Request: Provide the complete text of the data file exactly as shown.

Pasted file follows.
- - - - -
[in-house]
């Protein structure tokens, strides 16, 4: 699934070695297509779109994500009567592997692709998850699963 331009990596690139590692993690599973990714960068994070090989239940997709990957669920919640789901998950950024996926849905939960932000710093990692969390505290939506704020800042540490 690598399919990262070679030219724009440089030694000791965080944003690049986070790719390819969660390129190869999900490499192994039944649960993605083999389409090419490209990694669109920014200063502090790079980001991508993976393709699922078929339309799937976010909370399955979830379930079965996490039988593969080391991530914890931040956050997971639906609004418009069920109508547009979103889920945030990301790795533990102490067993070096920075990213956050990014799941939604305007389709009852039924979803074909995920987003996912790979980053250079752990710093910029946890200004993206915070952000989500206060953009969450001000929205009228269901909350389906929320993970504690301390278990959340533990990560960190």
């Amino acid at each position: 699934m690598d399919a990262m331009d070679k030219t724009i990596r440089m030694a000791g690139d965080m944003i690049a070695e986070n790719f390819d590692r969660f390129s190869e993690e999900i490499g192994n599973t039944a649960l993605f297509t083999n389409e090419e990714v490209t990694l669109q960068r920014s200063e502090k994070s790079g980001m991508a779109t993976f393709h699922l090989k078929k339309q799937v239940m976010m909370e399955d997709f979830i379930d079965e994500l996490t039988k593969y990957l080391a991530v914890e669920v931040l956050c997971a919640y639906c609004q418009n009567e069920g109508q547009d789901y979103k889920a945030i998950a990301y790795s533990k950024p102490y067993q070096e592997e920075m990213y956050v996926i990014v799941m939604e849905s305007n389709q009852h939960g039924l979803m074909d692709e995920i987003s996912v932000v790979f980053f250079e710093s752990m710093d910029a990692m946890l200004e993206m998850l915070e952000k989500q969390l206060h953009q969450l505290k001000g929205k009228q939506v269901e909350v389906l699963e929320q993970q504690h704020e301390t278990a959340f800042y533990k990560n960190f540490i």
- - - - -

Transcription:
[in-house]
């Protein structure tokens, strides 16, 4: 699934070695297509779109994500009567592997692709998850699963 331009990596690139590692993690599973990714960068994070090989239940997709990957669920919640789901998950950024996926849905939960932000710093990692969390505290939506704020800042540490 690598399919990262070679030219724009440089030694000791965080944003690049986070790719390819969660390129190869999900490499192994039944649960993605083999389409090419490209990694669109920014200063502090790079980001991508993976393709699922078929339309799937976010909370399955979830379930079965996490039988593969080391991530914890931040956050997971639906609004418009069920109508547009979103889920945030990301790795533990102490067993070096920075990213956050990014799941939604305007389709009852039924979803074909995920987003996912790979980053250079752990710093910029946890200004993206915070952000989500206060953009969450001000929205009228269901909350389906929320993970504690301390278990959340533990990560960190």
């Amino acid at each position: 699934m690598d399919a990262m331009d070679k030219t724009i990596r440089m030694a000791g690139d965080m944003i690049a070695e986070n790719f390819d590692r969660f390129s190869e993690e999900i490499g192994n599973t039944a649960l993605f297509t083999n389409e090419e990714v490209t990694l669109q960068r920014s200063e502090k994070s790079g980001m991508a779109t993976f393709h699922l090989k078929k339309q799937v239940m976010m909370e399955d997709f979830i379930d079965e994500l996490t039988k593969y990957l080391a991530v914890e669920v931040l956050c997971a919640y639906c609004q418009n009567e069920g109508q547009d789901y979103k889920a945030i998950a990301y790795s533990k950024p102490y067993q070096e592997e920075m990213y956050v996926i990014v799941m939604e849905s305007n389709q009852h939960g039924l979803m074909d692709e995920i987003s996912v932000v790979f980053f250079e710093s752990m710093d910029a990692m946890l200004e993206m998850l915070e952000k989500q969390l206060h953009q969450l505290k001000g929205k009228q939506v269901e909350v389906l699963e929320q993970q504690h704020e301390t278990a959340f800042y533990k990560n960190f540490i």